But the music presented here will not cause insomnia, nervousness, or digestive upset.  Its only effect is an increase in one’s holistic well-being.  The subject at hand is a performance from March 1, 2019 at the Jazz Bash by the Bay, by Dawn Lambeth, vocal; Paolo Alderighi, piano; Sam Rocha, string bass, and it makes me as euphoric as good coffee or tea.  And please watch and listen to the end, so you don’t miss any surprises:

I don’t think these three wonderful musicians had ever worked together as a trio.  Their floating sounds delight me, and I imagine a trio of Duke, Ivie, and Blanton brought to life in 2019.

Go ahead, pour yourself another.  Good to the last note.

May your happiness increase!

THE VIEW FROM THE FRONT ROW (Jazz Bash By The Bay, Monterey, March 1-2, 2019)

A garden of earthy delights and delightful people.

 

 

It’s the late afternoon of March 2 at the Bash, and it has been wonderful and promises to continue.  So far, I’ve heard Carl Sonny Leyland, Marty Eggers, Jeff Hamilton, Brian Holland, Marc Caparone, Jacob Zimmerman, Steve Pikal, Danny Coots, Dawn Lambeth, Paolo Alderighi, Sam Rocha, Danny Tobias, Jim Lawlor, and I’ve swapped hellos, stories, and hugs with Clint Baker, Riley Baker, Stephanie Trick, Paul Hagglund, Katie Cavera, Jeff and Anne Barnhart, Amy Holland, Rae Ann Berry, Barbara Sully, Bill Reinhart, and more.  Tonight, if the stars align, I’ll meet the Crescent Katz with Jacob Zimmerman, Holland-Coots again (they blew the roof off yesterday and construction crews have been called in), GROOVUS, and Dawn Lambeth with Clint and Riley Baker, Jerry Krahn, and Ike Harris.  Sunday . . . . more Carl Sonny Leyland, Jacob Zimmerman, and GROOVUS.

There are, of course, many other bands and itinerant musicians . . . but these are the people I’ve flown across the continent to see.  And I’ll be smiling all the way home.  Videos to come, if the Tech Goddess smiles on my efforts.  Next year is the Bash’s fortieth anniversary — about fifty-one weeks from now.  Make plans!

May your happiness increase!

WE SAVOR THE RITUALS (WITH A SMALL UPDATE): THANKSGIVING at THE SAN DIEGO JAZZ FEST (Nov. 21-25, 2018)

Even in the midst of darkness there are always reasons to be thankful.  Here is a detail from the classic Norman Rockwell portrait of a late-November American celebration, make of it and its assumptions (culinary, sociological, political) what you will.

But this post is about another ritual of communal gratitude, another place to give thanks: the thirty-ninth San Diego Jazz Fest, held this year from November 21 through the 25th. My update (as of late November 11) is to offer the flyer below, and to point out something I didn’t know when I’d written this blogpost — that the Saturday night Swing Extravaganza will also feature the wonderful band Michael Gamble and the Rhythm Serenaders with the wonderful singer Laura Windley. Add that piece of news into your computations.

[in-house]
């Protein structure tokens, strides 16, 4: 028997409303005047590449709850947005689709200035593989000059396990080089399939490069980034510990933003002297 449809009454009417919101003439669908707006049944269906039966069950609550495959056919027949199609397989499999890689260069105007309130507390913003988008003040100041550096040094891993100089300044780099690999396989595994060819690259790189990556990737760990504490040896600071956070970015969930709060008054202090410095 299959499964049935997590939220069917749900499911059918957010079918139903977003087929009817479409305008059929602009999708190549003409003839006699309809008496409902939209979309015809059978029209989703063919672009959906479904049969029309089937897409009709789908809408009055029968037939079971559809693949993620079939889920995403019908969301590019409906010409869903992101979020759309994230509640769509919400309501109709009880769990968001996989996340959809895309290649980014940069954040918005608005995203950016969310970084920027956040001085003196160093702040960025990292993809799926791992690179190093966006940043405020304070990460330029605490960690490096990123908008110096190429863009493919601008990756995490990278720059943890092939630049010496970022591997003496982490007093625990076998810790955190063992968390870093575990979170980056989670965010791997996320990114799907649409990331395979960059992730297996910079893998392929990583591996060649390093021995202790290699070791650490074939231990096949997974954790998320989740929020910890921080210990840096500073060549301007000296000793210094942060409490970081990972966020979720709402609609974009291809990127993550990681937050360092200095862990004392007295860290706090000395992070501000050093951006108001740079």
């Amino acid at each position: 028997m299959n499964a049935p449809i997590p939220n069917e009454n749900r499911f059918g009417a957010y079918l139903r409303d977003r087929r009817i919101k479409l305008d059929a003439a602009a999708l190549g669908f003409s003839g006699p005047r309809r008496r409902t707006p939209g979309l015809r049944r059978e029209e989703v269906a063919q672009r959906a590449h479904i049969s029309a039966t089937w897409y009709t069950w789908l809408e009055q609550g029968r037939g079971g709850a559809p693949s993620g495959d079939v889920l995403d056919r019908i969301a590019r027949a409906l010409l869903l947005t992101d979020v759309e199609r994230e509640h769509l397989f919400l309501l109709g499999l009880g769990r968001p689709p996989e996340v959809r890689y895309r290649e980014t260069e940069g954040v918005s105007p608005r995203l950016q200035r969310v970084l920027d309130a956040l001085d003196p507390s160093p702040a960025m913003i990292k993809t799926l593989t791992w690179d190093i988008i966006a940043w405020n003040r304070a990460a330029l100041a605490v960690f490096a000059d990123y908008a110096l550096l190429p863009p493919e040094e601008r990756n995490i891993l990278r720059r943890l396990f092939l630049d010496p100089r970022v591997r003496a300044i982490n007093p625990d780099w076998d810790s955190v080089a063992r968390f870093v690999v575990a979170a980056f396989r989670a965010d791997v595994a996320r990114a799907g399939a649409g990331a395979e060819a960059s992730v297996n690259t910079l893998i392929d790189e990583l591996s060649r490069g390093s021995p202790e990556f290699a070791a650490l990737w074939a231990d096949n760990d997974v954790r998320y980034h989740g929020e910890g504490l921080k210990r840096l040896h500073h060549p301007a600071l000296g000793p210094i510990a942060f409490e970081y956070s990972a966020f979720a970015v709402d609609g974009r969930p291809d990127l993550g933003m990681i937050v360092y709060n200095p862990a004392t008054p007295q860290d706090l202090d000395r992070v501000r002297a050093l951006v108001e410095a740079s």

I’m sitting here with the band schedule in front of me, and can narrate my own pleasure-map of delights for the weekend.  How about dance lessons, opportunities for “jammers” to play with others of their ilk, a Saturday night swing extravaganza?  Ongoing solo piano recitals featuring Kris Tokarski, Vinnie Armstrong, Stephanie Trick, Carl Sonny Leyland, Conal Fowkes, Paolo Alderighi, Paul Asaro, Marty Eggers, Virginia Tichenor?  Then sets by the Dawn Lambeth Trio featuring Marc Caparone, High Sierra, Grand Dominion, the Chicago Cellar Boys, the On the Levee Jazz Band, the Original Cornell Syncopators, the Heliotrope Ragtime Orchestra, Katie Cavera, Clint Baker, Hal Smith, Yerba Buena Stompers, Titanic, Colin Hancock, Charlie Halloran, Ben Polcer, Joe Goldberg, John Gill, Kevin Dorn, Andy Schumm, John Otto, Leon Oakley, Tom Bartlett, and more.

And more.  At any given moment at the fest, let us say on a Saturday, the music goes from breakfast to wooziness — 9 AM to near midnight — in six separate locations.  Using my right index finger (the highly-skilled instrument for such computations) I counted sixty-six sets of music on Saturday, sets either 45 minutes or an hour.

At other festivals, that would make for transportation difficulties (a euphemism for “How am I going to get to that other building before the band starts?) but since all the action is contained in one building, even people with limited mobility make it in before the music starts.

Did I mention that everyone I’ve ever dealt with at San Diego has been terribly nice, including such luminaries of cheer and comfort as Paul Daspit and Gretchen Haugen?  This is no small thing.

And for those of you who think you will be deprived of Thanksgiving edibles (which means “too much food”) as depicted by Mr. Rockwell above, take heart. There is a splendiferous buffet served on Thursday from 2 to 6 — you can reserve a place there, with a discount for those who do so before November 15: details here.  If you’re vegetarian or vegan, you’ll still totter out of there, quite stuffed.

I am a late adopter who hasn’t made all 38 festivals (to explain why would tax all your five wits) but when I did make my way to the Fest, of course it was video camera at the ready.  And here are three sets that pleased me greatly.  I have shot several hundred videos, and that’s no stage joke, but I don’t feel right about using videos of X if X isn’t at this year’s festival.  But the three sets below feature people who are alive and well for this year.  First, here are the Cornell Syncopators featuring Katie Cavera in 2017.  Then, here are the Yerba Buena Stompers in 2016, and here are Marc Caparone and Conal Fowkes paying tribute to Louism also in 2017.

Going back to 2009, I remember when I first started this blog, I used Rae Ann Berry’s videos as glimpses of the Promised Land.  Here, for example, is John Gill paying tribute, beautifully, to Mister Crosby, in 2009:

Why am I concluding this post with PENNIES FROM HEAVEN and John’s beautiful rendition?  It seems an obvious message as far as the San Diego Jazz Fest is concerned, this year or in years to come. Good things are coming, the lyrics say, but you can’t hide under a treeIf you bestir yourself on Monday, November 26, you’ll have to wait a whole year for this opportunity to be grateful amidst friends and lovely heated music.  Take a look here and you will be glad you did.  See you there.

May your happiness increase!